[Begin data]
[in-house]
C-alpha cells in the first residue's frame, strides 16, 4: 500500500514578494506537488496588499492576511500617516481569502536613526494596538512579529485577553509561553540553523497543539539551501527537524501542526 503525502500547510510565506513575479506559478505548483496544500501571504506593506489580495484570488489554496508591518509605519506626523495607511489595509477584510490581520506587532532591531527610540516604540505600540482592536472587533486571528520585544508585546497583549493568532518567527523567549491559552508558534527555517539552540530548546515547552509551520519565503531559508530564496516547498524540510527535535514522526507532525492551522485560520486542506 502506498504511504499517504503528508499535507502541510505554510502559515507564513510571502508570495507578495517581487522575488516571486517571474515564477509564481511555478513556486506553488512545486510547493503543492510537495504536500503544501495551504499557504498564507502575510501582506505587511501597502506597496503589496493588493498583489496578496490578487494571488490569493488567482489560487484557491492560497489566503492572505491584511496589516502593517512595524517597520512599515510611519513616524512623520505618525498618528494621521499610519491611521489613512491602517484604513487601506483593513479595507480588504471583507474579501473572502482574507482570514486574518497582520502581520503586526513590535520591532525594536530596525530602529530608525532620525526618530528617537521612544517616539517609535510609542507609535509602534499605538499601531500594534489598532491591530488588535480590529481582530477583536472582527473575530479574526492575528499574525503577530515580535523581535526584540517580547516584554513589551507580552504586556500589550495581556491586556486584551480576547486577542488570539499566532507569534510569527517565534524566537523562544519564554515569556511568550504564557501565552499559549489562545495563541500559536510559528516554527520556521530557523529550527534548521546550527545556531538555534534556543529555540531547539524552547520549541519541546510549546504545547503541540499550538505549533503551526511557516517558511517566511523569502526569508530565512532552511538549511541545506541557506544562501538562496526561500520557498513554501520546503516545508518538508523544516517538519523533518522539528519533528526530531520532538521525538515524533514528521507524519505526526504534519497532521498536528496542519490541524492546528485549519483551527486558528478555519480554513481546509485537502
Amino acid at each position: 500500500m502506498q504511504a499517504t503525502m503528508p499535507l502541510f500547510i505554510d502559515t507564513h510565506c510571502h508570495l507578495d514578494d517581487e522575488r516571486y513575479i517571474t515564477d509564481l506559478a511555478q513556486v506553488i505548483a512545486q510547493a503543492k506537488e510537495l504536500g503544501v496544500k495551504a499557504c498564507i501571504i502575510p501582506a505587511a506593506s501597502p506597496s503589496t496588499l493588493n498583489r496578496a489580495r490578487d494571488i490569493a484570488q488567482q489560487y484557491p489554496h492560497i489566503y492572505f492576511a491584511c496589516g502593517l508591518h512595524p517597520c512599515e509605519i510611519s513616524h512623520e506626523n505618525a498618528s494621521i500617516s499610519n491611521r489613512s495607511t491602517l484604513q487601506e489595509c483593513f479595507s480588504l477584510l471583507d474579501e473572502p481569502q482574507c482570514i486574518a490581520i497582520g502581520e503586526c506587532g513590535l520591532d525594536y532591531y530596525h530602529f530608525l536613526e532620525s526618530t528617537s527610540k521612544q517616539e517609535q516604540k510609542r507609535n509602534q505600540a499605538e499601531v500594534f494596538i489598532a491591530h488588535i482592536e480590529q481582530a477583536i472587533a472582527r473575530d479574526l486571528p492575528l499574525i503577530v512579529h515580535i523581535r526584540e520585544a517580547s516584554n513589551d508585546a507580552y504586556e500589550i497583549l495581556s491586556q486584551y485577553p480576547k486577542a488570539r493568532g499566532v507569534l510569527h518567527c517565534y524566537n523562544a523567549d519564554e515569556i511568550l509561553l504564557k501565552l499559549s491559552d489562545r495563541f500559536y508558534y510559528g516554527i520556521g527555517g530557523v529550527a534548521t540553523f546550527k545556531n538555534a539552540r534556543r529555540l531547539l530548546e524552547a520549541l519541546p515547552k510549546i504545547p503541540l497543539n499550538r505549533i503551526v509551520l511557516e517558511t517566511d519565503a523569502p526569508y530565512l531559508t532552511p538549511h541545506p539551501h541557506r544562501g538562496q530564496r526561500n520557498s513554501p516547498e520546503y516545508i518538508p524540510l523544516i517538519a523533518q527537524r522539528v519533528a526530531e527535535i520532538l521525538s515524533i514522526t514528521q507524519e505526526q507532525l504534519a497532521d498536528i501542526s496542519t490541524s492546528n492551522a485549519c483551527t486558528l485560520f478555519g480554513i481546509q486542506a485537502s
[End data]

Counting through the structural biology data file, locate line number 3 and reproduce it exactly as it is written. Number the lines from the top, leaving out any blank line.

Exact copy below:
Amino acid at each position: 500500500m502506498q504511504a499517504t503525502m503528508p499535507l502541510f500547510i505554510d502559515t507564513h510565506c510571502h508570495l507578495d514578494d517581487e522575488r516571486y513575479i517571474t515564477d509564481l506559478a511555478q513556486v506553488i505548483a512545486q510547493a503543492k506537488e510537495l504536500g503544501v496544500k495551504a499557504c498564507i501571504i502575510p501582506a505587511a506593506s501597502p506597496s503589496t496588499l493588493n498583489r496578496a489580495r490578487d494571488i490569493a484570488q488567482q489560487y484557491p489554496h492560497i489566503y492572505f492576511a491584511c496589516g502593517l508591518h512595524p517597520c512599515e509605519i510611519s513616524h512623520e506626523n505618525a498618528s494621521i500617516s499610519n491611521r489613512s495607511t491602517l484604513q487601506e489595509c483593513f479595507s480588504l477584510l471583507d474579501e473572502p481569502q482574507c482570514i486574518a490581520i497582520g502581520e503586526c506587532g513590535l520591532d525594536y532591531y530596525h530602529f530608525l536613526e532620525s526618530t528617537s527610540k521612544q517616539e517609535q516604540k510609542r507609535n509602534q505600540a499605538e499601531v500594534f494596538i489598532a491591530h488588535i482592536e480590529q481582530a477583536i472587533a472582527r473575530d479574526l486571528p492575528l499574525i503577530v512579529h515580535i523581535r526584540e520585544a517580547s516584554n513589551d508585546a507580552y504586556e500589550i497583549l495581556s491586556q486584551y485577553p480576547k486577542a488570539r493568532g499566532v507569534l510569527h518567527c517565534y524566537n523562544a523567549d519564554e515569556i511568550l509561553l504564557k501565552l499559549s491559552d489562545r495563541f500559536y508558534y510559528g516554527i520556521g527555517g530557523v529550527a534548521t540553523f546550527k545556531n538555534a539552540r534556543r529555540l531547539l530548546e524552547a520549541l519541546p515547552k510549546i504545547p503541540l497543539n499550538r505549533i503551526v509551520l511557516e517558511t517566511d519565503a523569502p526569508y530565512l531559508t532552511p538549511h541545506p539551501h541557506r544562501g538562496q530564496r526561500n520557498s513554501p516547498e520546503y516545508i518538508p524540510l523544516i517538519a523533518q527537524r522539528v519533528a526530531e527535535i520532538l521525538s515524533i514522526t514528521q507524519e505526526q507532525l504534519a497532521d498536528i501542526s496542519t490541524s492546528n492551522a485549519c483551527t486558528l485560520f478555519g480554513i481546509q486542506a485537502s